The numbers don't add up.
Mortgage giant Freddie Mac reports the rate on the 30-year fixed hit a new record lowof 4.12 percent, at the exact moment that cohort Fannie Mae released its August housing survey showing ever more Americans are pessimistic about the housing market. 27 percent of those surveyed said home prices would drop further and 22 percent expect their financial situations to worsen over the next year. Those are the highest levels for both indicators since August of last year.
So if more Americans can save more money by refinancing their mortgages (likely their single largest debt), and more Americans can potentially buy a home, given the low rates, then why are they so pessimistic about housing going forward as well as their personal finances? I got the answer loud and clear when I Tweeted the new low rates.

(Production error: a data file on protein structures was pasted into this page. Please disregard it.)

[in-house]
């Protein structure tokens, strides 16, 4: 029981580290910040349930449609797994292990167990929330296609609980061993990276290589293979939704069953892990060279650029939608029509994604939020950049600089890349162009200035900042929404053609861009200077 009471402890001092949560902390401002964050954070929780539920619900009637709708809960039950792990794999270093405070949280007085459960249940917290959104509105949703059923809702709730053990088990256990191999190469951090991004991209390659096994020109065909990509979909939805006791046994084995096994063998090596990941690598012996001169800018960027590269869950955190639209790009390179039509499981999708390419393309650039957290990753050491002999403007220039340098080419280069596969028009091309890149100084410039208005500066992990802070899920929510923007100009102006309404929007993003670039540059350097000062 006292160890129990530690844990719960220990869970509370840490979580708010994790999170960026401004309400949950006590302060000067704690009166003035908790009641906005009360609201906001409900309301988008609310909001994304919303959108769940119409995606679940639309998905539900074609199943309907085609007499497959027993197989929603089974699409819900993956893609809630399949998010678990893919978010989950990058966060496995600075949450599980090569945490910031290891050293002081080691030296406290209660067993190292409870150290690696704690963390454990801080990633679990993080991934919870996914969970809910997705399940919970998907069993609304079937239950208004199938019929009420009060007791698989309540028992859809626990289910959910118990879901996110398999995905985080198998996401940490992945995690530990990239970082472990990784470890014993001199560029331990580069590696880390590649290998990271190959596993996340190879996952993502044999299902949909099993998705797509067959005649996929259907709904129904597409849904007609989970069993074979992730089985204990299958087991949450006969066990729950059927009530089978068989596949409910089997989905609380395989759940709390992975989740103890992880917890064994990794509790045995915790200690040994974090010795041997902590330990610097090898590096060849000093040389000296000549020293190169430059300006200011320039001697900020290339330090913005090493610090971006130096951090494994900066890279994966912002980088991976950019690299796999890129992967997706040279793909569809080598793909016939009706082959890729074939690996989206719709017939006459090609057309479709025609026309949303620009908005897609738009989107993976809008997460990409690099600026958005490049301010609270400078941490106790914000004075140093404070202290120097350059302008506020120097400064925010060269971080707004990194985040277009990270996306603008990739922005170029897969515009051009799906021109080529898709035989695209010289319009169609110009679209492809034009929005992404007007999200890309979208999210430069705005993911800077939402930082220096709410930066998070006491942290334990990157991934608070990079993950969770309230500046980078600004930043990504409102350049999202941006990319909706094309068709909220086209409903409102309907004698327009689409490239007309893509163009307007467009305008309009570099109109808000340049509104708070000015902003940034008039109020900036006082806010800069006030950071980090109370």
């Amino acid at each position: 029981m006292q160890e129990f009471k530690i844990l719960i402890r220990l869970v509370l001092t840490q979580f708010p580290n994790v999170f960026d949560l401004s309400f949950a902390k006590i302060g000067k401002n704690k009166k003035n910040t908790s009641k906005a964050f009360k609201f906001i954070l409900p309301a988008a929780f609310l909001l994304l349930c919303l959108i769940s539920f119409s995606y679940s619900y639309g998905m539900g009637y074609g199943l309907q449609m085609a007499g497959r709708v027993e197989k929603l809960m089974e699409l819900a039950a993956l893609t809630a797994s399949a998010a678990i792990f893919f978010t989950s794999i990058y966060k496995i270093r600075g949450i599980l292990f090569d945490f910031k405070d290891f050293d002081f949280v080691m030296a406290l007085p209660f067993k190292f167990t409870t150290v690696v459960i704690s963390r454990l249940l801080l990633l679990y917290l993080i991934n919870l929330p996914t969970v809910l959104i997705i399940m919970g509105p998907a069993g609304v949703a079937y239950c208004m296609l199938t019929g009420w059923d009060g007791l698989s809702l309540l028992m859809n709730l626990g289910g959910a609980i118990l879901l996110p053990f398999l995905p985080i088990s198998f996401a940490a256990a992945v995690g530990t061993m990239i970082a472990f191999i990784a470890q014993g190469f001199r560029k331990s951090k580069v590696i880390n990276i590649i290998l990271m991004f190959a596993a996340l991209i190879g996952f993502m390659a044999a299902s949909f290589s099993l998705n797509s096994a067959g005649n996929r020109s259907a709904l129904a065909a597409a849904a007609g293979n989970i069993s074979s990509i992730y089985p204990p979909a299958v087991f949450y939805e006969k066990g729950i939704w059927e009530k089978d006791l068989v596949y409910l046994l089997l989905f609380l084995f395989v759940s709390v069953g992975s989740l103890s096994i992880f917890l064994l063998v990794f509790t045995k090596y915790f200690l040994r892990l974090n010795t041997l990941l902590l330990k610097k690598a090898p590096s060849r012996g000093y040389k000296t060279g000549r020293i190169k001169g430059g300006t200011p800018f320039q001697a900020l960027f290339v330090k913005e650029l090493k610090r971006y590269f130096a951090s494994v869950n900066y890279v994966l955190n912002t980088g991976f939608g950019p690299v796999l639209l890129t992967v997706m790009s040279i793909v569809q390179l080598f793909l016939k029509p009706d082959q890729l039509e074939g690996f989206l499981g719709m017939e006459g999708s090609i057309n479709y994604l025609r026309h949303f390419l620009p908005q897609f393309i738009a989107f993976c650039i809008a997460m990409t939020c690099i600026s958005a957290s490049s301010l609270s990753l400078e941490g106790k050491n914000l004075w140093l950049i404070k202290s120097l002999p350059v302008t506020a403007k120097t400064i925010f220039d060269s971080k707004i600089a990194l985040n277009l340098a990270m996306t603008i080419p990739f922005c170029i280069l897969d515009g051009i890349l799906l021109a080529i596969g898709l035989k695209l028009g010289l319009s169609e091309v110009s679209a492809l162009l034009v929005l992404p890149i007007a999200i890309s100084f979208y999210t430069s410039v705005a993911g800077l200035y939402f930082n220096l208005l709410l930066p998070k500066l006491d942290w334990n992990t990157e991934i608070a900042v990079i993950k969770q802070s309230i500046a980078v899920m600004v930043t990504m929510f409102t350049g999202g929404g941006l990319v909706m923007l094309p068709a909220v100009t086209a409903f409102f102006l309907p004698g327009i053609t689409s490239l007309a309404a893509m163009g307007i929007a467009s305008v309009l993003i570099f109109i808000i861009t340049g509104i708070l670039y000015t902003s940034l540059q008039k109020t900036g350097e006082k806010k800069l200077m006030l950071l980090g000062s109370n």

"If you can get it," went the first Mention. "Too bad nobody can access them," Tweeted another on the low rates. You get the picture. Low rates are great, if you can qualify. Most today can't because they either have no equity left in their current home or they don't have the credit score or down payment required to get that great rate.